There are 4 names for man: adam, ish, enosh and gever. Adam is the loftiest name and refers to a man of wisdom and understanding (centered in the intellectual faculties), while ish pertains to a man centered in the middot or emotive faculties. Enosh suggests weakness, while a gever overcomes and masters obstacles.
The latter two names (enosh and gever) denote struggle and overcoming struggle (in the realms of physical and emotional drives). The former two names (ish and adam) denote achievement - mastery over emotions and mastery over intellect (respectively).
Significantly, the names adam and ish are relevant to the idea of being obligated by the mitzvot. R' Nissan Dovid Dubov (Yalkut Bar Mitzvah) writes regarding this:
The age of bar mitzvah the boy attains the level of "ish," nonetheles, in order to fulfill the mitzvos properly one must also be under the influence of the level of "adam," [... and] the level of "ish" does not suffice for mitzvah performance ... [and] not only does a bar mitzvah have to be an "ish" but that the verse also hints at a level of "adam," [to be obligated with respect to the mitzvot].
From this we can see, that neither an ish (man) nor an isha(woman) can be obligated with respect to the mitzvot. In terms of a masculine obligation to the mitzvot, only an adam (man) can be obligated. Chassidut teaches regarding an adam:
Adam is the loftiest adjective, that of intellectual capacity. Through this trait a person, striving with mind and heart, achieves superiority over all Creation, not only over terrestrial creatures, but even over spiritual ones, such as the ministering angels and emanations. Though the angels (on high) are Abstract Intellects (despite their bodily existence)-since their conceptions are non-spatial and non-temporal, while those of humans are circumscribed by the limitations of time and space-still man is superior. For only man has been given the mission and ability to illumine the darkness of this physical world with the light of Torah and mitzvot, to make it a G-dly abode.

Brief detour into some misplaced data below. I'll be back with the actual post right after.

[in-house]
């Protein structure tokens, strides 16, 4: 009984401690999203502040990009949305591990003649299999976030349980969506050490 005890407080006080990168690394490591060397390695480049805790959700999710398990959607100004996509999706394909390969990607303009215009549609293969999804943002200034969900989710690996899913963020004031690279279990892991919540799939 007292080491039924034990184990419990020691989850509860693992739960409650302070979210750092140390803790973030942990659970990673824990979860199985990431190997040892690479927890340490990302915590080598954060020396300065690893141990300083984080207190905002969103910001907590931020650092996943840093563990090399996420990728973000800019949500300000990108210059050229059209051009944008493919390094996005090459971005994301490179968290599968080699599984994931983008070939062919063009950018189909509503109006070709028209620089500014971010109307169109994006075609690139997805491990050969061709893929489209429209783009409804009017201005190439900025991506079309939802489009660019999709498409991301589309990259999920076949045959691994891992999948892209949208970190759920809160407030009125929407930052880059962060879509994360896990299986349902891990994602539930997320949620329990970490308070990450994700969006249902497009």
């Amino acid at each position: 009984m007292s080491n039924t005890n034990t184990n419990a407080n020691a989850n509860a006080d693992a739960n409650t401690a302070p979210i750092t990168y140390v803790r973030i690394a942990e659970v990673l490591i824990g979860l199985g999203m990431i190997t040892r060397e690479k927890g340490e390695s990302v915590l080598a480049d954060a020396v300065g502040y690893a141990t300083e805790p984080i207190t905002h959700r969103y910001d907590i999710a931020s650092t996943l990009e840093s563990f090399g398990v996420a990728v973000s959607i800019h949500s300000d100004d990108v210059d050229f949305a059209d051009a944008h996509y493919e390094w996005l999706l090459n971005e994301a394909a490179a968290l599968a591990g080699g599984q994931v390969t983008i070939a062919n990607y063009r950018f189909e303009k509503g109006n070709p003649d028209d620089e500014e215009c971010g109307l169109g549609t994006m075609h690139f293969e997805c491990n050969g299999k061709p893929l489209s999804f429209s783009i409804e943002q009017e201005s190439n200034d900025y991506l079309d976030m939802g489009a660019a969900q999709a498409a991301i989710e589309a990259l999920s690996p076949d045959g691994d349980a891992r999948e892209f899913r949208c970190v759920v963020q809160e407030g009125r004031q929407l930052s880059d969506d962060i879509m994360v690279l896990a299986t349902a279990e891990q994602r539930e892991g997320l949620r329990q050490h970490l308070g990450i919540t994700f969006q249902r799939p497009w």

From this we can see that what distinguishes ish and adam is the ability to illumine the darkness. It is only this ability - to illumine the darkness - of an adam (in contradistinction to an ish) which establishes the obligation toward the mitzvot.
An ish cannot bear obligation toward timebound mitzvot. Likewise, neither can an isha be obligated toward timebound mitzvot.
Similarly, as an adam has the ability to illumine the darkness, so too does an itta have the ability to illumine the darkness as elucidated in previous articles. Consequently, just as an adam is obligated toward the time bound mitzvot, so too, is an itta obligated.
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